BY DIANA TSUI
Google dry January and you’ll get 375 million results. After two months of non-stop eating and drinking, restraint becomes virtuous and sexy. It says, smugly, look at me and my amazing willpower, refusing your offer of champagne. Too bad that level of self-control only works if you don’t plan on having a social life with friends who do drink. Plus, extremes tend to be unsustainable in the long term. And so comes the appealing concept of being California sober.
I learned about the term last year, but others like Vice’s Michelle Lhooq have written about it extensively. It means you’ve abandoned drinking in favor of cannabis (and in Lhooq’s case, also psychedelics). You’re not sober in the traditional sense, it’s wellness in moderation for people who require something to take the edge off everyday stresses. It was precisely what I needed after a huge life shakeup.
In November, I blew up my comfortable life — after living and working in New York City for 13 years, I quit and moved to Los Angeles to join MedMen. It was a major upheaval, and the stress wreaked havoc on my body. Most of December consisted of battling one nuclear-strength head cold after another. On top of that, at precisely 6 a.m. every morning my anxiety would crash over me, waking me up like a very annoying alarm clock. Everyone said it was a normal response to massive change but it sure didn’t feel good.
It wasn’t just a cross-country move and a new job that took a toll on my body. Living in New York, you act like a perpetual 20-something: work hard, play harder, and worry about it later. Early mornings bled into late, cocktail-fueled nights with no regard for healthy eating, normal sleep hours, and regular exercise. I thought I was fine, running on adrenaline, until it all caught up with me.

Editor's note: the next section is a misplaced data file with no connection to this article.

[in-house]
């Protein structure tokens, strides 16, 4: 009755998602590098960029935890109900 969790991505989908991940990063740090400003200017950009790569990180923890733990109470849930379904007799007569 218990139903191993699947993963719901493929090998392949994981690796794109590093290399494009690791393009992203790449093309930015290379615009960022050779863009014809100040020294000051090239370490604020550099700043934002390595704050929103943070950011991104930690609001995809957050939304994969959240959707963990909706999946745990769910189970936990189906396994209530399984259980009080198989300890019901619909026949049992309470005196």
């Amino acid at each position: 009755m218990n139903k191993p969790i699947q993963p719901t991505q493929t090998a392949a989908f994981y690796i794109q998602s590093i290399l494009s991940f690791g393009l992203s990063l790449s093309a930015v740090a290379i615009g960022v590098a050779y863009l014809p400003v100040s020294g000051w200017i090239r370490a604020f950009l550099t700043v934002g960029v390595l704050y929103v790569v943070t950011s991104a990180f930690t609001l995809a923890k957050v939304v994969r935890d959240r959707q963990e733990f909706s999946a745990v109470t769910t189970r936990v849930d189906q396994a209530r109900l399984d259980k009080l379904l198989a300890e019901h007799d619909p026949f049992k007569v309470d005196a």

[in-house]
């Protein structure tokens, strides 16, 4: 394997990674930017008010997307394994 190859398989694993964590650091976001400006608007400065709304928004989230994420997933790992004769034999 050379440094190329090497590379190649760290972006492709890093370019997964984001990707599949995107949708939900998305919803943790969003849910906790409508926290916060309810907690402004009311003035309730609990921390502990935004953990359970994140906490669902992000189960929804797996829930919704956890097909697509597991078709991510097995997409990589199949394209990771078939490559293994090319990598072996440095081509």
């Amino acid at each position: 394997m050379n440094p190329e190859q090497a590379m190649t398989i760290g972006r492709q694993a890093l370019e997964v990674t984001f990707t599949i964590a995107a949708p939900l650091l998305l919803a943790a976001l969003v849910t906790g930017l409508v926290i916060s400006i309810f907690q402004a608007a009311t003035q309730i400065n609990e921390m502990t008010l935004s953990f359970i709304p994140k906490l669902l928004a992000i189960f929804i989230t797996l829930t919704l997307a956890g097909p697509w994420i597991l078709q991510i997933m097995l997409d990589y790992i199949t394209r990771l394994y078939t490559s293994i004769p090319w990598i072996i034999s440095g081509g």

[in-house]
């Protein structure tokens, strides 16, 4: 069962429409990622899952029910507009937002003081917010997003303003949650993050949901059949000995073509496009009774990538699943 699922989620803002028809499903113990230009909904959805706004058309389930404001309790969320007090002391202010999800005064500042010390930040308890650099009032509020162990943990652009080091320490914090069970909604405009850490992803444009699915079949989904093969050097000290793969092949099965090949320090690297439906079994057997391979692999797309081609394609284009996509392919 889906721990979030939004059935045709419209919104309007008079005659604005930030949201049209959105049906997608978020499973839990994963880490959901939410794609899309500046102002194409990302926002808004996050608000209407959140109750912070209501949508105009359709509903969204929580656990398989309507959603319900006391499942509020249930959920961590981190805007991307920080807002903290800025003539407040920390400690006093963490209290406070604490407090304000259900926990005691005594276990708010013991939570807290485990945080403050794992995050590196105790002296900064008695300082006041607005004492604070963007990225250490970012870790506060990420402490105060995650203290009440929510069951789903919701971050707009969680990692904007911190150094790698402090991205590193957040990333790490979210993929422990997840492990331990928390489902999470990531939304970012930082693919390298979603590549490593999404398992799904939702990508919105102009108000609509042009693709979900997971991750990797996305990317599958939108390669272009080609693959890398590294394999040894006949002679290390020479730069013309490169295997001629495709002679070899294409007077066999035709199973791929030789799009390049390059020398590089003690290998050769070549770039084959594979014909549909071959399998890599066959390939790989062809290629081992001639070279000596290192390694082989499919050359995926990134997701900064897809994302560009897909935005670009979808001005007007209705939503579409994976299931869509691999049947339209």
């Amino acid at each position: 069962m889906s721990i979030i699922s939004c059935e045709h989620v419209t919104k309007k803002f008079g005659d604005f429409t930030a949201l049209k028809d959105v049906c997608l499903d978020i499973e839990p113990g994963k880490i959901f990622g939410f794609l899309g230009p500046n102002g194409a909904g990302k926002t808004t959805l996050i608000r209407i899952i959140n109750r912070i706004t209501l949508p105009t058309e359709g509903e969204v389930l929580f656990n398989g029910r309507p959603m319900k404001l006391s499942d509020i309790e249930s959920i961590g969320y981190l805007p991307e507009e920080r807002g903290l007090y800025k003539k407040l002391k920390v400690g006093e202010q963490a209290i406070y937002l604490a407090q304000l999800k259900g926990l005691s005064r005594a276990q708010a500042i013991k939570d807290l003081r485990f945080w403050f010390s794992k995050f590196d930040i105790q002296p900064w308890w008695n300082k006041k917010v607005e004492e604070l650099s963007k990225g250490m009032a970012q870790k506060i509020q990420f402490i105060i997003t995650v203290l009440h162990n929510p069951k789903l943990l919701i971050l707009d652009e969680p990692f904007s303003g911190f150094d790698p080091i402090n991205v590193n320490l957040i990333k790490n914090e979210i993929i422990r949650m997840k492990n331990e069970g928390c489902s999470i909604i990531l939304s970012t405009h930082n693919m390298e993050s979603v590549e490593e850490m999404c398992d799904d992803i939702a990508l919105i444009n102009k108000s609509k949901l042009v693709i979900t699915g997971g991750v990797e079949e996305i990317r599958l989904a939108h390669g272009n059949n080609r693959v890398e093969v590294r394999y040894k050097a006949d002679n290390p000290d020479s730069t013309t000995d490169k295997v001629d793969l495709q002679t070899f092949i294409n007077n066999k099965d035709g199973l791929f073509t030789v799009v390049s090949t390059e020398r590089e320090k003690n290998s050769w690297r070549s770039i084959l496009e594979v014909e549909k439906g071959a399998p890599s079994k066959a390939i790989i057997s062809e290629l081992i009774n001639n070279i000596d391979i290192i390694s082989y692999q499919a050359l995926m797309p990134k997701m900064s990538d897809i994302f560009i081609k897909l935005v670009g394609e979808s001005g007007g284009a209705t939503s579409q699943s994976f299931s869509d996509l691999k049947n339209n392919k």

If East Coast life meant perpetual Peter Pan syndrome, moving to Los Angeles is owning up to being 30-something. Gone are the late night bar crawls and fried foods — it’s easier to wake up early, eat something green, and get my body moving. And living in a state with recreational cannabis meant that I could easily swap my nightly glass of wine for an edible. Instead of pinot noir, it was a Terra blueberry chocolate or half of a Wyld gummy.
Going Cali sober requires planning: I’ll pop an edible before I eat dinner and when it kicks in an hour later I’m full and ready to unwind. I learned that 5mg of THC was enough to chill me out without feeling as if I was glued to the couch. Socializing gets a little tricky but luckily this is a month where everyone’s in the mood to abstain. I cheated once and had some sake with friends while in Joshua Tree — hey, it’s moderation right?
It’s been almost two weeks (I started my resolution a little early) and I’m noticing changes both big and small. My weekday mornings are better — no more groggy, hangover mornings and fewer 6 a.m. anxiety attacks. On a whim, I decided to sign up and train for my first half marathon (Nike’s 13.1 in April!) I still plan on having a glass of wine every so often come February but it’s no longer the stress-relieving crutch it used to be. I like to believe that through this experiment my brain is slowly rewiring itself to be smarter, more focused, and resilient. And really, isn’t that what wellness should be?